These considerations, and others, have yet to receive adequate attention by open GLAM. Many are being influenced more by industry leaders rather than lawmakers and heritage professionals as a result. As evidence of this grows, the decisions GLAMs make involving digitization, IPR management, and open access can have real consequences for their audiences, the general public(s), local communities, and individuals in an increasingly-networked information society.
This resource undertakes a critical review of open GLAM to scope out and address these challenges. It brings in epistemic questions that many are asking around cultural heritage collections and their management, and therefore are a crucial part of the open GLAM discourse. If we are to achieve open GLAM’s goals, we must reflect on and (re)design more equitable and nuanced policies around cultural heritage management and engagement in a digital era. Part of that entails revisiting what “open” should mean and how “access” should be extended. Doing so allows us to work towards a more equitable framing for a Declaration on Open Access for Cultural Heritage, accompanied by the guidance to implement it locally.
This initiative was triggered by an informal survey conducted in 2018 by Evelin Heidel and Sandra Fauconnier to explore the utility of the “Open GLAM Principles” in the five years after their drafting by the Open Knowledge Foundation.18 The original principles focused on the publication of data online, lacked guidance on how they should be implemented, and highlighted examples by large and well-resourced institutions. The survey sought to better understand the reality of the sector’s awareness of the principles outside of open communities, and in smaller institutions and organizations with less visible collections.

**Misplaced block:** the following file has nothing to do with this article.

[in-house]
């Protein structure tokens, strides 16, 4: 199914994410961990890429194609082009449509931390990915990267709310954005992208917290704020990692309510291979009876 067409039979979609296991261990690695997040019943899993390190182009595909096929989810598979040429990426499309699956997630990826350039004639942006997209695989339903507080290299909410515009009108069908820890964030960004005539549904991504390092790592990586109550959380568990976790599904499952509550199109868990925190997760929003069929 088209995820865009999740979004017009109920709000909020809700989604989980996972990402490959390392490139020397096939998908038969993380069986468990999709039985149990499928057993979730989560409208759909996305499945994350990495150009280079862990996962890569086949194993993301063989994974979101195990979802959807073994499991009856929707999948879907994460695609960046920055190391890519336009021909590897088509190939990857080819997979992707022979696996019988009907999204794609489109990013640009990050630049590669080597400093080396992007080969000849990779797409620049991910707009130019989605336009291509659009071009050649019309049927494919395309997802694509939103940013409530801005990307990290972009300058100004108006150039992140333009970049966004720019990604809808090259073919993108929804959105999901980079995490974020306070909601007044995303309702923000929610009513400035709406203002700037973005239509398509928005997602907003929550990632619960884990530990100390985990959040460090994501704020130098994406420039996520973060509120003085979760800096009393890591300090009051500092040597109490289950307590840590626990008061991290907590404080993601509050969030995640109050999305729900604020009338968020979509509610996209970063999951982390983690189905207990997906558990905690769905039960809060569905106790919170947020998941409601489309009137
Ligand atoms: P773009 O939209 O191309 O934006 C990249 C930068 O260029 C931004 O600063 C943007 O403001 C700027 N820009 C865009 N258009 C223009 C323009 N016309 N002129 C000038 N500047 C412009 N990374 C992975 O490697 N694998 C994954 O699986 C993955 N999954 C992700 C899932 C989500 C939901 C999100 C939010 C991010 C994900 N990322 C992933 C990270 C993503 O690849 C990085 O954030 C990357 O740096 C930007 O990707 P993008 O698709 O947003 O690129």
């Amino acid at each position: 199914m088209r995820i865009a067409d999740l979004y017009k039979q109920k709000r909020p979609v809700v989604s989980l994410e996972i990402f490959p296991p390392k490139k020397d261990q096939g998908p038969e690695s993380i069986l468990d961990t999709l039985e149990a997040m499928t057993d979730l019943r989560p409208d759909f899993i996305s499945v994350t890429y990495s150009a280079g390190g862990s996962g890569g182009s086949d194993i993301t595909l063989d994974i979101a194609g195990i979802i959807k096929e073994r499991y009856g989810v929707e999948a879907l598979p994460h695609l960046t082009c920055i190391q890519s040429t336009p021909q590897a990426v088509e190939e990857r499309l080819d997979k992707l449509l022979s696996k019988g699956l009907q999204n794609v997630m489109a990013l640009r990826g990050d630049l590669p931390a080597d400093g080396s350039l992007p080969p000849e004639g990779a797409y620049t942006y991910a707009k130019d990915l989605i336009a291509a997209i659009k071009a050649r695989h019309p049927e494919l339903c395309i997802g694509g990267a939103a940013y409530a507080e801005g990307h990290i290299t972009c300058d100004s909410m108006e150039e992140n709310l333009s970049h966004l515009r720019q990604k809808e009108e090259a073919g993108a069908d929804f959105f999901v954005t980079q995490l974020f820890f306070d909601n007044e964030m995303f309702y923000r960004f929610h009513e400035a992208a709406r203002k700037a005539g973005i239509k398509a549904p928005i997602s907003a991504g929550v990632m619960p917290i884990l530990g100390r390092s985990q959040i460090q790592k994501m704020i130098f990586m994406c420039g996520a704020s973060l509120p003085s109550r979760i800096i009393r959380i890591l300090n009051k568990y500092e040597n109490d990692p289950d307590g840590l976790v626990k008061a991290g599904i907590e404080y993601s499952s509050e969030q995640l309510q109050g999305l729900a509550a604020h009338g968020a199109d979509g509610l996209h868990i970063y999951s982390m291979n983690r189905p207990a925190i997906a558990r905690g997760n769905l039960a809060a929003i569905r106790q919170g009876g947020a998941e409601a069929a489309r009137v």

The results revealed a need to establish some baseline values and more substantive and sustainable support for GLAMs at various stages of digital engagement. A decision was taken to produce a (reasonably) comprehensive white paper based on empirical research of open GLAM developments and needs to begin this process.
It quickly became evident that reducing the complexity of open access and range of approaches taken to a typical white paper would be difficult. A huge amount of work and research existed to build on, but many questions remain unanswered around how the law functions (or dysfunctions) across various areas relevant to open GLAM. New research was required to fill these gaps. In the process, the white paper grew into a mammoth of a document designed for use by GLAMs at any stage of open access adoption.